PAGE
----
Saturday, July 2, 2011

A man's love for footy

I don’t get AFL.

I mean, I understand the game; I frikkin love it. What I don’t get is why it means so much to me. How can watching a bunch of guys – most now younger than me – running around after a piece of inflated leather and trying to put it between a couple of poles engage my most basic, instinctive, raw emotions.

What the hell does it all mean? I know its best for me not to think about such things too much, but overanalysing the curious elements of life is one of my curses.

Tonight I spent a lonely Saturday night at home glued nervously to the TV, enthralled by the efforts of my boys – Essendon – to overcome the undefeated Geelong and a month of shitty form, and fight out the best win I’ve seen since ‘AnZaharakis Day’ two years ago (I’ll come back to that one).

I don’t often find myself watching Essendon games alone. My main Bomber buddy was at a gig tonight and I don’t much go to Docklands anymore since they cracked down on the ability for me and my mates (and seemingly many others) to enter the ground with a cheap child’s ticket purchased online. I often wondered what Ticketmaster and the AFL made of all the children buying tickets with no adult accompaniment.

But you can’t beat being at the MCG for a big game, one of 90,000 people all focused on that little ball, yelling in an absurd manner and tapping into an instinctive, irrational, but oh so enlivening emotion.

It’s a crazy experience really. People around you are nervous, excited, angry, jubilant, hysterical, hyper-active, dumbfounded, and just about any other emotional adjective you care to throw in. Some sit in silence, maybe with a twitching leg, or biting their nails; many yell out intermittent “Go Bombers!” in an attempt to help lift the players, others keep it more subdued, maybe seeking to reaffirm their own faith; and others will yell instructions and abuse to their own players as if they are better qualified to judge their decision-making than the coach or players themselves. Then there are the words yelled towards the opposition team, but I think that's more of a release, healthy or not, than the other behaviours which are seem to be more tied up in the emotional experience of following a sporting team. I do find myself telling the ball to ‘bounce!’ before landing in an opposition players arms, or muttering ‘punch!’ to both myself and almost telepathically to, say. Dustin Fletcher in a nonsensical effort to will these outcomes.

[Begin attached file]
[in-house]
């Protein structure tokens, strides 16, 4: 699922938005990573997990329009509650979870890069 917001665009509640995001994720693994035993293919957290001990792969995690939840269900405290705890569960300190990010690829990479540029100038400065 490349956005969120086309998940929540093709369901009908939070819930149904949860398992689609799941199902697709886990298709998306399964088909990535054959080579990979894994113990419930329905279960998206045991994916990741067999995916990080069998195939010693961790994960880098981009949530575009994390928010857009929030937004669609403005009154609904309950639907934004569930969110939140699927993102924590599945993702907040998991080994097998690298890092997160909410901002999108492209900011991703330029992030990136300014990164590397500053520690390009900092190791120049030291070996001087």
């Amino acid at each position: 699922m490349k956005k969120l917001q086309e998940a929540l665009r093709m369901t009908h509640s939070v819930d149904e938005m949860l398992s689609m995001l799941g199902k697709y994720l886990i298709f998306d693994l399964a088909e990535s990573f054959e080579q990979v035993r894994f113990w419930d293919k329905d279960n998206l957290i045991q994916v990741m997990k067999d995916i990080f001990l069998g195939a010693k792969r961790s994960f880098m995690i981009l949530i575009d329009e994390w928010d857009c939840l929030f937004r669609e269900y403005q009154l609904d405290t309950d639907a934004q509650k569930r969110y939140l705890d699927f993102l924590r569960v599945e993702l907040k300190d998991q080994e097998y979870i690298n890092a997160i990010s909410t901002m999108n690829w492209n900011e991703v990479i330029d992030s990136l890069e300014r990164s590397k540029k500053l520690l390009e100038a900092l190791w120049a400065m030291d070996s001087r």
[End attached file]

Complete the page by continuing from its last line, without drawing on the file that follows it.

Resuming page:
The way people react to their own team fascinates me most. Yeah, I'll admit I’ve been part of the vocal Brent Stanton anti-fan club at times, and I take credit for any proliferation of referring to Prismall as Brent ‘Dismal’. I'm not proud of that, but that’s generally when I’m at my most frustrated. I like to think I’m a fan who cheers the positive more than deriding the negative.

But I’m staggered by the people who continue to bag the team, and particular players, even when the team’s winning. What’s the point in going if you can’t find anything to enjoy, right?